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A new study reveals that good quality sleep and avoiding sleep apnea can boost brain power

A new study has found that good quality sleep and the absence of sleep apnea are associated with better cognitive function in adults aged 58–89.

The study, published in JAMA Network Open, investigated 5,946 adults in the U.S. in five independent community-based cohorts involved in an overnight sleep study and neuropsychological assessments.

The researchers found that better sleep quality and the absence of sleep apnea were associated with better cognition over five years of follow-up. Individual differences in the composition of sleep, such as the time spent in light sleep, deep sleep, and REM sleep, were not associated with cognition.

"These findings suggest that in adults without dementia, sleep consolidation and the absence of sleep apnea may be particularly important for optimizing cognition with aging," the researchers wrote.

Lead author and Monash University Associate Professor Matthew Pase said the findings suggested that the role of interventions to improve sleep for maintaining cognitive function required investigation.

"At least half our sample had evidence of at least mild obstructive sleep apnea," he said.

"I think the most interesting finding is that participants that have mild to severe sleep apnea had worse cognition, so they had worse thinking and memory performance, for example.

"This is significant because there have been some studies that have shown relationships between obstructive sleep apnea and poor cognition, but they've genuinely relied on people with a diagnosis.

"The take home is that our findings suggest different elements of sleep are important for cognitive health, particularly the quality of someone's overnight sleep and whether or not they have sleep apnea."

The study is the first to come from the Sleep and Dementia Consortium, which was established to study associations between risk of dementia and markers of accelerated brain aging and injury measured with brain imaging and cognitive testing.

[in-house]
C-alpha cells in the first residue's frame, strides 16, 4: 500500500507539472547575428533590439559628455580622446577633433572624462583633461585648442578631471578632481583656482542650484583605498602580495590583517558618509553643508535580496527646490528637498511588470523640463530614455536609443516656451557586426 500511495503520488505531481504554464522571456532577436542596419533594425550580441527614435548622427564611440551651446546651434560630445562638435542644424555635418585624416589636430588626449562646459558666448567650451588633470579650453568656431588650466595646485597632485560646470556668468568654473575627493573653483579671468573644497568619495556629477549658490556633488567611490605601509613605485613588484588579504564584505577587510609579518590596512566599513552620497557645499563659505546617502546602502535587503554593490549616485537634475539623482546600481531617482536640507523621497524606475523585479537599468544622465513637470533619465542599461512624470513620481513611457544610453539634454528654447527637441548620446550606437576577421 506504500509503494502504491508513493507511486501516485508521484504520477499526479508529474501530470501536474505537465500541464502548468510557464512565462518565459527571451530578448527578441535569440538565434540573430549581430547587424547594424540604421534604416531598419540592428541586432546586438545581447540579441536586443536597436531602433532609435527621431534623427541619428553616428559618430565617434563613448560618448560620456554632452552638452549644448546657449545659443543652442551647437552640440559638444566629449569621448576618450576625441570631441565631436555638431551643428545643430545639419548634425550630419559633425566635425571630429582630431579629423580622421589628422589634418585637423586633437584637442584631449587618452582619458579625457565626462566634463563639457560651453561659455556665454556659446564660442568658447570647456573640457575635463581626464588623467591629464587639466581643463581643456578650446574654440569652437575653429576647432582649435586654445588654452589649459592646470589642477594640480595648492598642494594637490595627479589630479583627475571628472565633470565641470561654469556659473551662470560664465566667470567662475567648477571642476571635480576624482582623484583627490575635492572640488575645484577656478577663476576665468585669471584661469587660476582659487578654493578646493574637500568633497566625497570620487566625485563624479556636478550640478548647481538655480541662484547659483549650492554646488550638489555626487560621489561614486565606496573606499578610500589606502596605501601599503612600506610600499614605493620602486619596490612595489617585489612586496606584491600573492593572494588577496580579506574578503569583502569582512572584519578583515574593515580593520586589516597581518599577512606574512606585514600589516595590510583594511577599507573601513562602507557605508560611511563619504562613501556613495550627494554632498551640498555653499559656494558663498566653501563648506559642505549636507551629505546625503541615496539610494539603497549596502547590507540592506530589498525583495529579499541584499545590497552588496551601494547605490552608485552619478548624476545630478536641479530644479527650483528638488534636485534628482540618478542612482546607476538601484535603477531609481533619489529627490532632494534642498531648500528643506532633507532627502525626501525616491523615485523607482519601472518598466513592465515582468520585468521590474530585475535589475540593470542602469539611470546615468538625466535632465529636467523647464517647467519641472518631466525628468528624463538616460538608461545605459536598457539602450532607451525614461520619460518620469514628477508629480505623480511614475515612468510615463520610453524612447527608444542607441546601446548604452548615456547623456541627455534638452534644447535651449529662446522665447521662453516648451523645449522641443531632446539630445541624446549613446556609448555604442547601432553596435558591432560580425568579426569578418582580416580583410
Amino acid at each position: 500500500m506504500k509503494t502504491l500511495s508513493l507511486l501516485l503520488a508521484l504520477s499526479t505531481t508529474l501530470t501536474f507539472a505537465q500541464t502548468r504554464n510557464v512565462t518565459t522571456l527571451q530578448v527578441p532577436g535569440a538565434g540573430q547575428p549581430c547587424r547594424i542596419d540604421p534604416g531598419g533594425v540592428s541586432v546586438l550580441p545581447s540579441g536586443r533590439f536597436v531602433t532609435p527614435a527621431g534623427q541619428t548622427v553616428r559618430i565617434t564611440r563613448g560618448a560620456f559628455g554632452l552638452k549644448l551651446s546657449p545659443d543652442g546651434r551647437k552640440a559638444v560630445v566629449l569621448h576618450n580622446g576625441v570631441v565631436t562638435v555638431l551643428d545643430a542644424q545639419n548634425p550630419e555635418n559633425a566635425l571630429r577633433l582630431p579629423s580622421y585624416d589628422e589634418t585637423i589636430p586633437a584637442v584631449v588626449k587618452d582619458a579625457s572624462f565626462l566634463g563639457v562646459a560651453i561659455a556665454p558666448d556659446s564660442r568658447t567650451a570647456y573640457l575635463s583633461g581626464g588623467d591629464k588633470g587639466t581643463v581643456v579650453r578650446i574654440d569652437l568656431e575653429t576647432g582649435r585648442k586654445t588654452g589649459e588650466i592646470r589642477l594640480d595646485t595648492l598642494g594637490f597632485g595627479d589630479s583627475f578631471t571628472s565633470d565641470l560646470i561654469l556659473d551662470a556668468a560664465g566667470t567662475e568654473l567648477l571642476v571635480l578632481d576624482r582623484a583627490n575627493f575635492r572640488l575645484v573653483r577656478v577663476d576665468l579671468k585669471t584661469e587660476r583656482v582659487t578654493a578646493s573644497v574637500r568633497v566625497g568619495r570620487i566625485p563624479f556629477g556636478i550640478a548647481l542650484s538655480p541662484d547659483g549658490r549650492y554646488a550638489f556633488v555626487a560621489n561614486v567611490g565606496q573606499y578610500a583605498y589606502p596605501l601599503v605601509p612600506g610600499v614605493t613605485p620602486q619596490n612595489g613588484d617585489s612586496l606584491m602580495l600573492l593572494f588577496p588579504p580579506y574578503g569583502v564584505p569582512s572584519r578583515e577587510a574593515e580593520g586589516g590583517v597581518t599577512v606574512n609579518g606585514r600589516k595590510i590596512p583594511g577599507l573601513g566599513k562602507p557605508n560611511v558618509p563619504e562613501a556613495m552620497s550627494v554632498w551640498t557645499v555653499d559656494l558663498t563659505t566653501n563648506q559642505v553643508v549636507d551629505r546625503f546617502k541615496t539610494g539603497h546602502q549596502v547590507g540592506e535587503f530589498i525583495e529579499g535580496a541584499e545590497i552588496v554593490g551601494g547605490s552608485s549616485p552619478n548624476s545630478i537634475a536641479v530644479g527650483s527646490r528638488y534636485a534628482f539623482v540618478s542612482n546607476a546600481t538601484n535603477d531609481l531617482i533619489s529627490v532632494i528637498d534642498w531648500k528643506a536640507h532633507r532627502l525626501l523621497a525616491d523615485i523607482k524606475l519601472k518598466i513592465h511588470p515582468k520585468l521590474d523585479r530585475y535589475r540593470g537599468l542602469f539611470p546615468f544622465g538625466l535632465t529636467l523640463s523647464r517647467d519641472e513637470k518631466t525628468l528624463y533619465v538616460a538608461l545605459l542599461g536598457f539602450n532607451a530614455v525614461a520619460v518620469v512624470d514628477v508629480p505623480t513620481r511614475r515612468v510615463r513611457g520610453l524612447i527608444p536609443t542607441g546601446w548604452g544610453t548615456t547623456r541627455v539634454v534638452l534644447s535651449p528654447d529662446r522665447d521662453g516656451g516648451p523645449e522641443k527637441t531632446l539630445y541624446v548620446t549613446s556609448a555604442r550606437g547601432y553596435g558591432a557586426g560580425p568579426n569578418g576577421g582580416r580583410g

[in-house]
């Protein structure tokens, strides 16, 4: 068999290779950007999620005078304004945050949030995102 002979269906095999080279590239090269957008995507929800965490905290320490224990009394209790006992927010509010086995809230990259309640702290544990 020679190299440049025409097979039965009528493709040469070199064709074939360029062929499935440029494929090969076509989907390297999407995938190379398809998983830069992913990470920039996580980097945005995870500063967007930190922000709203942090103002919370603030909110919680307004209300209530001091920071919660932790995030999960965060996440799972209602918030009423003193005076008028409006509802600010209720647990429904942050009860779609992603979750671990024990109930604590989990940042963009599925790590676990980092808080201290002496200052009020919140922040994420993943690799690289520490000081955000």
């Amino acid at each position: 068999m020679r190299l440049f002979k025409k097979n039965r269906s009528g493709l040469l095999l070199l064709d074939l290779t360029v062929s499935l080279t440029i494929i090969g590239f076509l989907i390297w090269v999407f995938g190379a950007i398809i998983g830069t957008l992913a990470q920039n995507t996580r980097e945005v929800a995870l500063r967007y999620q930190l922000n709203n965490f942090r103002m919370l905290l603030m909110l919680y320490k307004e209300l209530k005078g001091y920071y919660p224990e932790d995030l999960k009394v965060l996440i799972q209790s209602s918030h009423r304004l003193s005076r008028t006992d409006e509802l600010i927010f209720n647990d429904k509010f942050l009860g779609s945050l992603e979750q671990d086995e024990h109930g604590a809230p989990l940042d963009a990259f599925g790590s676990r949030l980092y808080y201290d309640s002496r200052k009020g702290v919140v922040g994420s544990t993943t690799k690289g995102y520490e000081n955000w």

It is led by Associate Professor Pase and Associate Professor Jayandra Himali from the University of Texas in San Antonio.

The consortium curated gold standard data from five population-based cohorts across the U.S. with methodologically consistent, overnight, home-based sleep studies and neuropsychological assessments over five years of follow-up.

"This has allowed us to generate the best evidence yet as to which aspects of sleep are more important for cognitive health," Associate Professor Pase said.

The cohorts included the Atherosclerosis Risk in Communities study, Cardiovascular Health Study, Framingham Heart Study (FHS), Osteoporotic Fractures in Men Study, and Study of Osteoporotic Fractures.

Results were adjusted for demographic variables, the time between the sleep study and neuropsychological assessment (0–5 years), body mass index, antidepressant use, and sedative use.

One of the next steps is for the researchers to explore the aspects of sleep health most strongly related to dementia risk.

The study's findings highlight the importance of getting good quality sleep and avoiding sleep apnea for maintaining cognitive function as we age. If you are concerned about your sleep, talk to your doctor.

Journal Information: Matthew P. Pase et al, Sleep Architecture, Obstructive Sleep Apnea, and Cognitive Function in Adults, JAMA Network Open (2023). DOI: 10.1001/jamanetworkopen.2023.25152
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